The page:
This is a post I’ve put off for a while (considering the trip was in April) for a number of reasons, none of them particularly good. But I’m not a fan of personal whining on a blog, and intended this for more items of interest rather than minutiae of life, so I’m skipping a lot of stuff I just typed ;-)
The trip, to me, was a bit frustrating in that I didn’t get to do some of the things I had planned (like snorkeling) and got no photos that I felt knocked me over, something that I hold as a personal goal with any trip. This isn’t to say I got no photos I liked – I added plenty to my stock! But none of them made me really excited to display. I tend to look at this as my own (failed) perspective, though, because some of the places The Girlfriend and I visited, like Venice Rookery, were fascinating. That’s called a teaser – it continues below the jump ;-)
The trip was indeed fun, and even just introducing The Girlfriend to some areas I’d found fascinating on previous trips was worth it. She’s not into nature photography except as a passing interest, and I try not to force anything on her or make her wait for me (too much), something that can sometimes take a long time as I wait for a shot or try to exhaust the photographic possibilities of an area. But she found Venice Rookery absolutely breathtaking and shot over a hundred frames herself there. One of the things I fretted about – that the birds would have raised their young and had empty nests by the time we visited – was needless: the birds were displaying every aspect of nesting behavior within plain sight, from building, through roosting, feeding young, to fledging out. We watched oversized young begging desperately for food from returning parents (which is typical for birds – you’d think they were starving rather than practically obese), how parent Great Egrets feed their young (an odd position I’d never seen before), Great Blue Herons sharing the task of creating a new nest, how often another Great Blue changed position and rearranged her eggs, and a sneaky Black-crowned Night Heron filching nesting materials from someone else’s nest.
Let me pause and explain the mystique of Venice Rookery – or, to use the full name, Venice Audubon Society Rookery (I’m not dissing the Audubon Society, I just tend to avoid mouthfuls). The Rookery is a pond of, I’m guessing, about two acres that sits on public works land in the middle of Venice, Florida, itself a pretty well-developed medium-sized city. Deep wilderness it is not. In this pond sits a small island, roughly twelve meters across, so covered with trees and brush that seeing the ground takes a lot of effort – this is not an exaggeration. The island is about twelve or so meters away from the pond’s edge. And for some reason, the birds have chosen this island as the number one supercool spot to roost and nest. There is only visual access to one side of the island (or perhaps 120 degrees if you like) but from that vantage point it is possible to see at least twenty bird nests of species such as Anhingas, Snowy Egrets, Great Blue Herons, Yellow-crowned and Black-crowned Night Herons, Great Egrets, Common Gallinules, and probably a smattering of other species. The proximity of the nests is startling to anyone that knows birds – they are literally within arm’s length of one another, and when the fledglings have ventured out to stretch their wings for the first time, it can be difficult to tell which of four nests they might have left. Even more, other species like White Ibis and Double-crested Cormorants use the island for overnight roosting, so the early morning exodus as they leave to find food involves perhaps a couple of hundred birds. Go up and look at the size of the island again – and be advised that I’m trying to be as accurate as possible.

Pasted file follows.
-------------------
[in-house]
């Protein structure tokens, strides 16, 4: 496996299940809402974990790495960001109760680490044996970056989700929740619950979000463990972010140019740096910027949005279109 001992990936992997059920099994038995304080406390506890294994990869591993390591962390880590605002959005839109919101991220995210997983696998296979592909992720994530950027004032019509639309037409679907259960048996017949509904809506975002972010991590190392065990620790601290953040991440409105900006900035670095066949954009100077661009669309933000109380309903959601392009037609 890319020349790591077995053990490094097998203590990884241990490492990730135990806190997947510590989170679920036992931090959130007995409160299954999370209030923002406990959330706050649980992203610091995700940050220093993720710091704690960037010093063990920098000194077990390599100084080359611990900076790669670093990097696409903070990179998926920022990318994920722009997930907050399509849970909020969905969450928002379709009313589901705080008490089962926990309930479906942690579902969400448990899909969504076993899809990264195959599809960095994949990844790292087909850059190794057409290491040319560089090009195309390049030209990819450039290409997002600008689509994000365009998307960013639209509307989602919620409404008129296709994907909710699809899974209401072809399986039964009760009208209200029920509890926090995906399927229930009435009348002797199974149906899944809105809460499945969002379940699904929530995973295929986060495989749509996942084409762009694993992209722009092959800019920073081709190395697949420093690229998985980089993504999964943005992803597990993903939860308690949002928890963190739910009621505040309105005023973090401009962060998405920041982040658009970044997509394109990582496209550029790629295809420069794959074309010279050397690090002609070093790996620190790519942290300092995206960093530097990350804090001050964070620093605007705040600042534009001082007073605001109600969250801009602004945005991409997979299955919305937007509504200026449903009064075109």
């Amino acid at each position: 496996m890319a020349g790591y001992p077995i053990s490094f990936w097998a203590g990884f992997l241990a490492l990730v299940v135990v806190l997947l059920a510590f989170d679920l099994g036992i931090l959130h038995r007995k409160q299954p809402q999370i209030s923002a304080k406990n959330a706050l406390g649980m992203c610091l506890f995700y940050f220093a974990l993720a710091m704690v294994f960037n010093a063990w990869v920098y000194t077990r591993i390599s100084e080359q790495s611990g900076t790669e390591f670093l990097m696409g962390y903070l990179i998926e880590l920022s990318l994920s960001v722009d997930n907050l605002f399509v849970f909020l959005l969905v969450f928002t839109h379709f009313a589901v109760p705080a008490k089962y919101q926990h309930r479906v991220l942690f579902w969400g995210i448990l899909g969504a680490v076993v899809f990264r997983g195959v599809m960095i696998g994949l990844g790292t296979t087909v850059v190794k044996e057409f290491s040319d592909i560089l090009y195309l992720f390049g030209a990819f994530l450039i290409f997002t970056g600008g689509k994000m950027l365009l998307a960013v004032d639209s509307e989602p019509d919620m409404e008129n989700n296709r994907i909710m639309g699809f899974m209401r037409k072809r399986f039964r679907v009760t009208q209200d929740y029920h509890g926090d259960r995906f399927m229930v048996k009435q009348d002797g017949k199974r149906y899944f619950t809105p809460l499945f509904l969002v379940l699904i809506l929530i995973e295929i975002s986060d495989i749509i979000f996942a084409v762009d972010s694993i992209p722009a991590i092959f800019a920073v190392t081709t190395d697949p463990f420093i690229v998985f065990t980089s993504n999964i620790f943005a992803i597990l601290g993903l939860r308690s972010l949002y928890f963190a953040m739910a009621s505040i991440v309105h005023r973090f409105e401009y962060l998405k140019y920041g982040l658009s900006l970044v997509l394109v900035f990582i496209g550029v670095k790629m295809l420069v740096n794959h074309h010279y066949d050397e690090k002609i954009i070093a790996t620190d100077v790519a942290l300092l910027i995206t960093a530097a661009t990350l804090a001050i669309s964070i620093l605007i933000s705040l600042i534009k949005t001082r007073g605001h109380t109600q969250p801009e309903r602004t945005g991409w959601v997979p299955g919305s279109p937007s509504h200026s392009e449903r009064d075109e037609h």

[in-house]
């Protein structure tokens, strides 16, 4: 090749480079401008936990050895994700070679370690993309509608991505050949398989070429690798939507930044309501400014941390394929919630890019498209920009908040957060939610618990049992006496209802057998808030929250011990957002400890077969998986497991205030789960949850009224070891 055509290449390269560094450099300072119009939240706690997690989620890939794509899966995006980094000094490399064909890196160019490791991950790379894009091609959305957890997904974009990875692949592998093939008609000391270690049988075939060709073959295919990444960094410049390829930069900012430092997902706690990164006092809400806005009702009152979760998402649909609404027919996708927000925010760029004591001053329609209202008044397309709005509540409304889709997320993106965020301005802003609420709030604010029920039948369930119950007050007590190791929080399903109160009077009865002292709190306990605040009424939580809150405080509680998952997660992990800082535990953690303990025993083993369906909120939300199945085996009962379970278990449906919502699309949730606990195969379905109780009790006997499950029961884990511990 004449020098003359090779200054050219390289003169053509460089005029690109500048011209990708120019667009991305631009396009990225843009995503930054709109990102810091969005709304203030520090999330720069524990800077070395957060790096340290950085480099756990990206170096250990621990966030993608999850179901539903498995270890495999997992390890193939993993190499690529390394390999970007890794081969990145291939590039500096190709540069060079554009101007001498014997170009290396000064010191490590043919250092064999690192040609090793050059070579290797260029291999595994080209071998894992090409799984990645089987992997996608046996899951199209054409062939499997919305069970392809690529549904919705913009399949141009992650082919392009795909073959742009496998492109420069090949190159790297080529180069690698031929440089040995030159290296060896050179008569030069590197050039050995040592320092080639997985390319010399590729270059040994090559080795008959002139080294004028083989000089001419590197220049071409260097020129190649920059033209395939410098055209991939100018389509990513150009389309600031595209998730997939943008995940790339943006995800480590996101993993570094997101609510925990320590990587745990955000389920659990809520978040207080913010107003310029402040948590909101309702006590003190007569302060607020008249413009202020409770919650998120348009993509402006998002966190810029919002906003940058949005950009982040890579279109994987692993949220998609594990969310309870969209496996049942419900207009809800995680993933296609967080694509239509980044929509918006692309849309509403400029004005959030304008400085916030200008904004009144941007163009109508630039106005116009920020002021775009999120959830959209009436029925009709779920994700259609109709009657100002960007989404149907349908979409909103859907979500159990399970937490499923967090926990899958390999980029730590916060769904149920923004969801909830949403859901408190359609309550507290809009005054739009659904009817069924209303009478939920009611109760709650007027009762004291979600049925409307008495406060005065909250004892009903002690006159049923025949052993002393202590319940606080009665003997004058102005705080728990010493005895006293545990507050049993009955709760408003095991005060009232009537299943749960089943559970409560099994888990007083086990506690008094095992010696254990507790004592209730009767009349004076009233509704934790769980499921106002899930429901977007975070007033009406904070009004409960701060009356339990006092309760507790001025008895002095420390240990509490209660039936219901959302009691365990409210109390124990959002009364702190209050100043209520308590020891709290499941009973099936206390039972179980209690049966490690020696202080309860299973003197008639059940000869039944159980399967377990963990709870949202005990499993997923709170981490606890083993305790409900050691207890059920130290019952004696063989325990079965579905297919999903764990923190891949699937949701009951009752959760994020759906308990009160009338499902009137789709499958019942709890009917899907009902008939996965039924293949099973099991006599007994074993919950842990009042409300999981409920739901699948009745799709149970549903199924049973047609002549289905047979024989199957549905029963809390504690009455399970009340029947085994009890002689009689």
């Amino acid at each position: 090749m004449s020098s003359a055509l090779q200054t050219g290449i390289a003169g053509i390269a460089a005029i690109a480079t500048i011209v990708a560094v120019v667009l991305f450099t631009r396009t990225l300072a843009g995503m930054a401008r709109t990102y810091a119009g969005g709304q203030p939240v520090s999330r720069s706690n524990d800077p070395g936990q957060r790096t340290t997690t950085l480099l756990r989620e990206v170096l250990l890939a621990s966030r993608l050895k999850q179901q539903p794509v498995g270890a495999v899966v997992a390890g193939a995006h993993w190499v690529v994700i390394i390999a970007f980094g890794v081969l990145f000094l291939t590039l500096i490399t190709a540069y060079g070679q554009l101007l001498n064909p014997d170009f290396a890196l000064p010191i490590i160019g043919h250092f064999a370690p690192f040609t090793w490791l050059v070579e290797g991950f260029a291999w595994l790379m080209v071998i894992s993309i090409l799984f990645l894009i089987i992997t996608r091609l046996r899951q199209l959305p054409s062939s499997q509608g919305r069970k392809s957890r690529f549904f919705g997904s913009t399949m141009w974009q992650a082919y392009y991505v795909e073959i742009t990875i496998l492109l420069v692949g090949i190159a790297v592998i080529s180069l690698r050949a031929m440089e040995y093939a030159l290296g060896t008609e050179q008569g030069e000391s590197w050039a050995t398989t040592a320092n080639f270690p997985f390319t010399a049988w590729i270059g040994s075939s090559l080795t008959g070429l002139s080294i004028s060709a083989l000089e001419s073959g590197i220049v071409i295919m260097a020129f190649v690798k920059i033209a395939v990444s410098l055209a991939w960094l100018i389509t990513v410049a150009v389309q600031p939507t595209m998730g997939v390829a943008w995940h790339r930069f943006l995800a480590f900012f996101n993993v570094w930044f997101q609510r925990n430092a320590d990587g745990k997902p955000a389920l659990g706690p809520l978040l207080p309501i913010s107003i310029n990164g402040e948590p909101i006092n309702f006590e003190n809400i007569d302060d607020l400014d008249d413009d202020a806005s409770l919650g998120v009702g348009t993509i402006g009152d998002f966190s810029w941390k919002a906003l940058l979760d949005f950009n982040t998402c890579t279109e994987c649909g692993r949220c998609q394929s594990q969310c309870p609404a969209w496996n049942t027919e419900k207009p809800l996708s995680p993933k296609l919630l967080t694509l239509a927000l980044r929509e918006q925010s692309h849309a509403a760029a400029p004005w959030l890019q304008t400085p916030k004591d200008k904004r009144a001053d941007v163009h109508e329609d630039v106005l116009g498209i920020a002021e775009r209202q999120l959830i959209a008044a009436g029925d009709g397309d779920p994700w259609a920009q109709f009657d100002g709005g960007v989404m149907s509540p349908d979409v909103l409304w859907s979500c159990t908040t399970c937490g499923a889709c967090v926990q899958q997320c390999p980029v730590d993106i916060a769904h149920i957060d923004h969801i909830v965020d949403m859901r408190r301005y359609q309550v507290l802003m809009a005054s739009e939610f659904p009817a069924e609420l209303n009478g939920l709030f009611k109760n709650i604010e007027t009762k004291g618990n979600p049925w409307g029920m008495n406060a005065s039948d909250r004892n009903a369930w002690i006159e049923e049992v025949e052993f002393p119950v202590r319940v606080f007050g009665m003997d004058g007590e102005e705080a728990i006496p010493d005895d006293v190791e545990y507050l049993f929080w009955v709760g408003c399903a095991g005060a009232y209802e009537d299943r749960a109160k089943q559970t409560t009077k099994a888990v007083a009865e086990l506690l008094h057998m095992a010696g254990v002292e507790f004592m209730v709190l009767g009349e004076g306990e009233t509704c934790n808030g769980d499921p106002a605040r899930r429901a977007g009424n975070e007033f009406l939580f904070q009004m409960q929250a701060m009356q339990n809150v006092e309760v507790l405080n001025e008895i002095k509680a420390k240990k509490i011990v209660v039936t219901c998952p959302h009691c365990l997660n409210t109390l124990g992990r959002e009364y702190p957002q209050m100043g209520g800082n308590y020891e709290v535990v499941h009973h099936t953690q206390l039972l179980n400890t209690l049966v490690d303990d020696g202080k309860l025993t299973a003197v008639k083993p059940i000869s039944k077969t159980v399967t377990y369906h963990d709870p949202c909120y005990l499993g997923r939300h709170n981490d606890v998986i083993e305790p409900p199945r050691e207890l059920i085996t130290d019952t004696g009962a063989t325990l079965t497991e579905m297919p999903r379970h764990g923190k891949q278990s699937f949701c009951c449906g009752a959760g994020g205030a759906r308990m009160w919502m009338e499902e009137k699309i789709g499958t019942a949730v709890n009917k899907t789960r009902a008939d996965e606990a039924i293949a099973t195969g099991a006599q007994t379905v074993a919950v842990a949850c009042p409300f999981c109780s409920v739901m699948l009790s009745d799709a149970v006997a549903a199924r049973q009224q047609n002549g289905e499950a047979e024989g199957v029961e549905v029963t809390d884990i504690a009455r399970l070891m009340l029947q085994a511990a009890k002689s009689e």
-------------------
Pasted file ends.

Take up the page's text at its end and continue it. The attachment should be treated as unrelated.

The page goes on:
Want a better idea? Go to Google Maps and put in “N27.046103 W82.400747”, then zoom in as far as it will go. That’s the island – the white specks are some of the birds. Yes, you can see them from the aerial photo.
Now that you’ve got that picture, try to imagine the sound. Especially during nesting season, with fledglings clamoring for food over top of everything else. Throw in the occasional warning croak as someone inevitably comes in for a landing through someone else’s airspace, plus some squabbles over nesting materials.
Have you planned your visit yet? Good! Let the Venice Chamber of Commerce know so I get my commission ;-)
Anyway, safe to say this place is almost overwhelming. While you need a longer lens to get detailed portraits or behavior, you can observe without even binoculars. This location more than anything else convinced The Girlfriend to get a digital SLR – she got to use mine while I shot film. She also attempted one of the trickier feats in wildlife photography: getting a good photo of a bird in flight. She found out just how hard this is, simple as it might sound, and at the same time got a beautiful display portrait of a Great Blue Heron gliding out over the water, perfectly lit by the early morning sun at her back. It’s a stunning shot, and I’m jealous.
If I had to say something bad about Venice Rookery, I’d say that most shots there are too recognizable. The setting and angles don’t change more than a smidgen, and I’ve spotted shots taken there by other photographers almost instantly. But this led to some amusement, too, when we wrapped up shooting and returned to the motel room to pack up and head further down the coast. We turned on the TV and got a special program on the Florida Birding Trail, and immediately saw footage from the Rookery we’d just left. We had much better lighting conditions than the videographers had, I must admit.
If you’re a birder, nature photographer, or simply like watching animal behavior, definitely try to get there. It’ll give you opportunities that are difficult to find in most other areas. And take a picnic lunch.